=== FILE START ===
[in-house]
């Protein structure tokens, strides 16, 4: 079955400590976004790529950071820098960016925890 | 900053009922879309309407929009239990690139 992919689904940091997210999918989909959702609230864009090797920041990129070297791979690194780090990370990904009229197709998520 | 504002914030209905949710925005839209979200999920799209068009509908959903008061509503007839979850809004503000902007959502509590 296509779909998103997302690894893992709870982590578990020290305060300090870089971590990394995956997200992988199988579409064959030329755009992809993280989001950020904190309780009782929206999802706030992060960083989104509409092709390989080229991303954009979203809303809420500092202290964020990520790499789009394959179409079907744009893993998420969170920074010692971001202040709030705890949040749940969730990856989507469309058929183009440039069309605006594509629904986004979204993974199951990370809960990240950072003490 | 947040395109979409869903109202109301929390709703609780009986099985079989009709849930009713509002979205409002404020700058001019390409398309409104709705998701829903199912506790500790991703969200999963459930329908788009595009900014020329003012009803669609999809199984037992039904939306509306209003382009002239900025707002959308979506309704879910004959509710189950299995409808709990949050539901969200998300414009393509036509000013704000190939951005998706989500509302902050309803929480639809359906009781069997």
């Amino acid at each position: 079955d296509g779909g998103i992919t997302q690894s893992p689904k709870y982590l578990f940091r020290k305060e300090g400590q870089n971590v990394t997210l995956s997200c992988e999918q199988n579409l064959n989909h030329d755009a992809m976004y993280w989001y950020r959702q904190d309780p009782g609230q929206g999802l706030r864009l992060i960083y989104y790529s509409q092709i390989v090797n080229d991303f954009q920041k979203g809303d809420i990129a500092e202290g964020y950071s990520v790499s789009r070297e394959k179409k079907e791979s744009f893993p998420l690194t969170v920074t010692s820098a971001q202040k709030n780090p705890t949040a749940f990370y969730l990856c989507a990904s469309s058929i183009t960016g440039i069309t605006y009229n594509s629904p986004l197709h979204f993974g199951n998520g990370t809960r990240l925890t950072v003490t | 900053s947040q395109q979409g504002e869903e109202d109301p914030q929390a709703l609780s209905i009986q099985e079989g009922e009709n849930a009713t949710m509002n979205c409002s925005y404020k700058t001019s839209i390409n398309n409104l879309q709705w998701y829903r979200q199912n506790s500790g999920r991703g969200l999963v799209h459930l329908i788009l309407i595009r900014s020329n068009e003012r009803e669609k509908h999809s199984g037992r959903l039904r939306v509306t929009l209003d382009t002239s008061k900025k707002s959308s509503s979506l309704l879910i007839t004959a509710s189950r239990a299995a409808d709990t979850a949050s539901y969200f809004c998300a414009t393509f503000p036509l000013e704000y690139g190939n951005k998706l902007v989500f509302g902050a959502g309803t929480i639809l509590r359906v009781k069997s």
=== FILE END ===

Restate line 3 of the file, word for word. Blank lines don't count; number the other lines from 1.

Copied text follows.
């Amino acid at each position: 079955d296509g779909g998103i992919t997302q690894s893992p689904k709870y982590l578990f940091r020290k305060e300090g400590q870089n971590v990394t997210l995956s997200c992988e999918q199988n579409l064959n989909h030329d755009a992809m976004y993280w989001y950020r959702q904190d309780p009782g609230q929206g999802l706030r864009l992060i960083y989104y790529s509409q092709i390989v090797n080229d991303f954009q920041k979203g809303d809420i990129a500092e202290g964020y950071s990520v790499s789009r070297e394959k179409k079907e791979s744009f893993p998420l690194t969170v920074t010692s820098a971001q202040k709030n780090p705890t949040a749940f990370y969730l990856c989507a990904s469309s058929i183009t960016g440039i069309t605006y009229n594509s629904p986004l197709h979204f993974g199951n998520g990370t809960r990240l925890t950072v003490t | 900053s947040q395109q979409g504002e869903e109202d109301p914030q929390a709703l609780s209905i009986q099985e079989g009922e009709n849930a009713t949710m509002n979205c409002s925005y404020k700058t001019s839209i390409n398309n409104l879309q709705w998701y829903r979200q199912n506790s500790g999920r991703g969200l999963v799209h459930l329908i788009l309407i595009r900014s020329n068009e003012r009803e669609k509908h999809s199984g037992r959903l039904r939306v509306t929009l209003d382009t002239s008061k900025k707002s959308s509503s979506l309704l879910i007839t004959a509710s189950r239990a299995a409808d709990t979850a949050s539901y969200f809004c998300a414009t393509f503000p036509l000013e704000y690139g190939n951005k998706l902007v989500f509302g902050a959502g309803t929480i639809l509590r359906v009781k069997s």